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Roger Weller, geology instructor                             

wellerr@cochise.edu

Rubies
Michelle Cruz
Physical Geology
Fall 2005

                                                                    Rubies
 

 

 

 

 

           








 

Credit photo to Aboutgems: 

http://www.aboutgems.org/Ruby.php


 
     For many generations rubies have been and still are considered, “The Kind of Gemstone.”  Rubies are considered to represent many meanings, such as; love, power and passion.  Different cultures have a variety of beliefs and mystical majesty for the ruby.  For example, some ancient cultures thought it had medicinal powers or it brought peace and prosperity (topazery).
 

            The ruby is one of the rarest, hardest and deservedly the most costly gemstone and is number 9 in the Mohs scale of hardness.  Ruby crystallizes in six-sided crystals as a rule and while it has not prominent cleavage.  It is a sister to the sapphire gemstone and belongs in the Corundum family.  Corundum is an aluminum oxide.  The difference between a ruby and sapphire is their color.  Ruby comes only in the color red and sapphire comes in many different colors.  Ruby is also considered the American birthstone for July birthdays.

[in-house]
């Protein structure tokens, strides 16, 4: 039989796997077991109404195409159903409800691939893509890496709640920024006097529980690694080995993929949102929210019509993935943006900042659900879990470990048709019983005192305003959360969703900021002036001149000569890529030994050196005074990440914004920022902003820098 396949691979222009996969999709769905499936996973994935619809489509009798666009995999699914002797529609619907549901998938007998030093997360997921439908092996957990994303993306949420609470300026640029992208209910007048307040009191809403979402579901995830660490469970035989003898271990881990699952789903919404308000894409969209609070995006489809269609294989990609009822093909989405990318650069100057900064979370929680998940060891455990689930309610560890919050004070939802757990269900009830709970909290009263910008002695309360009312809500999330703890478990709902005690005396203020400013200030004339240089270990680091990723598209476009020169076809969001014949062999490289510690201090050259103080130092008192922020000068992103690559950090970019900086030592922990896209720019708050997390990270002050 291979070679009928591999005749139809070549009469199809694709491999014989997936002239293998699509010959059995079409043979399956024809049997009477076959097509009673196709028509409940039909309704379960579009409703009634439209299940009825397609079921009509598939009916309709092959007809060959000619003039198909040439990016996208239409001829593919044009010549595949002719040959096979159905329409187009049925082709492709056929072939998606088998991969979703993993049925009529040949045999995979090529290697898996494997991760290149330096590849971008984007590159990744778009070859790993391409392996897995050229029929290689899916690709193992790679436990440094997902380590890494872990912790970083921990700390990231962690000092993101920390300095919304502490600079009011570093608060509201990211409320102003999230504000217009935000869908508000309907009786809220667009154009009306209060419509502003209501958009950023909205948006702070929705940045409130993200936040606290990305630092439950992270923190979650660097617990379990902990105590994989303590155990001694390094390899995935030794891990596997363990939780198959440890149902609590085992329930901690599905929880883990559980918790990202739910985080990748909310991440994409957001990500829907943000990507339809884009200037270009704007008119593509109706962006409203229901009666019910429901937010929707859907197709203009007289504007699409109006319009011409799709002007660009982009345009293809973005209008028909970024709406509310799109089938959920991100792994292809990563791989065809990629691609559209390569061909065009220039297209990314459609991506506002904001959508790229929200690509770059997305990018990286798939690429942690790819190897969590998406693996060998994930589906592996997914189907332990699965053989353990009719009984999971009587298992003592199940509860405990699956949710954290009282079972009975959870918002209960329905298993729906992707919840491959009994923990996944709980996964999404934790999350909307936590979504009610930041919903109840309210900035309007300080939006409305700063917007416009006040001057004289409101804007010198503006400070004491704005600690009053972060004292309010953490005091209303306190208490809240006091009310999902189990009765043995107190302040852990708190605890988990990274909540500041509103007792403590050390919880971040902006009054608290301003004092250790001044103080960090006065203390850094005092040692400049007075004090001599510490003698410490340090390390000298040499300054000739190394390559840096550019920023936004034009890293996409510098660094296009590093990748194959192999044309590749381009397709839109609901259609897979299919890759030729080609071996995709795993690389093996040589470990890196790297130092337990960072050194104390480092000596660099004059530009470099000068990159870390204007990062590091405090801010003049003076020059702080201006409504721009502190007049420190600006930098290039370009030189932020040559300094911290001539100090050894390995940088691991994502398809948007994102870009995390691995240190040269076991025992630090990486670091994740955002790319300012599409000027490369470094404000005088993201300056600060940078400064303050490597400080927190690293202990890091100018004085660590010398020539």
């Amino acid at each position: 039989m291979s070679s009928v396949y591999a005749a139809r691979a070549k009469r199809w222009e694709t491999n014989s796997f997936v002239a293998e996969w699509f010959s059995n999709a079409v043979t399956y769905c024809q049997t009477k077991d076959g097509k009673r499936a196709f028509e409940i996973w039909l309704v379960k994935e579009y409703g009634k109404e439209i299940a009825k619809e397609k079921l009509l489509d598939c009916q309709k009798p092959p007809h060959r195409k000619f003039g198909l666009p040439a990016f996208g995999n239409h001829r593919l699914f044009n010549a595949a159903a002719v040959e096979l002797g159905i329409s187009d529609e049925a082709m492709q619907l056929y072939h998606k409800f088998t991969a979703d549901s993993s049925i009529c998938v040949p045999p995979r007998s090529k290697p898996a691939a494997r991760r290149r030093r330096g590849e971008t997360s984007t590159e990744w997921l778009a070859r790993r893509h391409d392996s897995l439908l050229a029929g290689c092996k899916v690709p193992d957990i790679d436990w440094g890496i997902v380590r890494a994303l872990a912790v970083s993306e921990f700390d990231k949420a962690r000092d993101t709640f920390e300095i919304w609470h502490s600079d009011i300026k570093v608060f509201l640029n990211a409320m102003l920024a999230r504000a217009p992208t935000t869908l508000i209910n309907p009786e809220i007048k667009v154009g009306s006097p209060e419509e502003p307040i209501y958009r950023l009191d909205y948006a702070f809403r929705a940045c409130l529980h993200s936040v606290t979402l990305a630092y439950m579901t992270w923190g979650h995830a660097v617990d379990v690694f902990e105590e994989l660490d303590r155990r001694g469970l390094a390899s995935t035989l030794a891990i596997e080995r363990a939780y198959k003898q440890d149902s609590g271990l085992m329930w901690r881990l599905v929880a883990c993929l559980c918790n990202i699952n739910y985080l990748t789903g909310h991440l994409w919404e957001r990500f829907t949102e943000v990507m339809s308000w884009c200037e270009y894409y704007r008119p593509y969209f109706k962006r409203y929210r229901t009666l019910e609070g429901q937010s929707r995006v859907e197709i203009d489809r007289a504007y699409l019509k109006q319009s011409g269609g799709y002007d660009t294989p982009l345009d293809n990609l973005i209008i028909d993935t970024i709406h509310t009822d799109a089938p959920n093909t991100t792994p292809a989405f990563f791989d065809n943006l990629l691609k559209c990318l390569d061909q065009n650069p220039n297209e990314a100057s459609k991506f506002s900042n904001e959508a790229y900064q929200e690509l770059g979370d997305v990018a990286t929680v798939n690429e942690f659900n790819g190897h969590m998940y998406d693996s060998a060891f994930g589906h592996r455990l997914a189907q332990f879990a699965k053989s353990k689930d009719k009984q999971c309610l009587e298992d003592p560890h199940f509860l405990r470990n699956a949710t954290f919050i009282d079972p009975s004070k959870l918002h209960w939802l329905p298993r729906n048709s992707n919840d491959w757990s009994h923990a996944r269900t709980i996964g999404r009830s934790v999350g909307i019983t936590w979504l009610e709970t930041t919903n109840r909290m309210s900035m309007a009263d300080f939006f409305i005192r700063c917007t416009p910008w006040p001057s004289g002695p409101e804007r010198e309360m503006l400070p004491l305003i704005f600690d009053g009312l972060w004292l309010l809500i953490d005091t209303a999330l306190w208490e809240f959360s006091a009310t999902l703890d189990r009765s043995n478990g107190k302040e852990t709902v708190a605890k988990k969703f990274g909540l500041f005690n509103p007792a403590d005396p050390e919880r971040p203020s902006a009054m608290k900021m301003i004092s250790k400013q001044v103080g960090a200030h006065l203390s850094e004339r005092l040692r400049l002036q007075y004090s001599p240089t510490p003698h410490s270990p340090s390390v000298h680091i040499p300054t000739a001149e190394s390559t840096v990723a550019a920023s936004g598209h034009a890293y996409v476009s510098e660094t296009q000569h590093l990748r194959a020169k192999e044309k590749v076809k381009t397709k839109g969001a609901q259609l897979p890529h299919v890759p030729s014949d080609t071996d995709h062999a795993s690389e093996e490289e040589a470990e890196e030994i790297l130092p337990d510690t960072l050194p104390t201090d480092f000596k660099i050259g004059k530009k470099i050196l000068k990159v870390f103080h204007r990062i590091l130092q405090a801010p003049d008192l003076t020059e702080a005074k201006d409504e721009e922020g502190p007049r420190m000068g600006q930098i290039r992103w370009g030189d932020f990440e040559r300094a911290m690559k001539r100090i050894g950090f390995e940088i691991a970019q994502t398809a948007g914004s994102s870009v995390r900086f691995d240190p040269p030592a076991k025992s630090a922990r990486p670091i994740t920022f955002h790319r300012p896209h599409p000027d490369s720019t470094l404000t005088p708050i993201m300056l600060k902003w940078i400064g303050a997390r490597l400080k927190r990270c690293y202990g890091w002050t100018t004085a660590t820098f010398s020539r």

Below is a list of Ancient Birthstones from Ancient Cultures where these cultures have different beliefs on what birthstone should be for their months:

 

Ancient Birthstones

Birthstones from Ancient Cultures

Month

Arabic Birthstones

Hebrew Birthstones

Hindu Birthstones

Italian Birthstones

Polish Birthstones

Roman Birthstones

Russian Birthstones

January

Garnet

Garnet

Serpent stone *

Jacinth
Garnet

Garnet

Garnet

Garnet
Hyacinth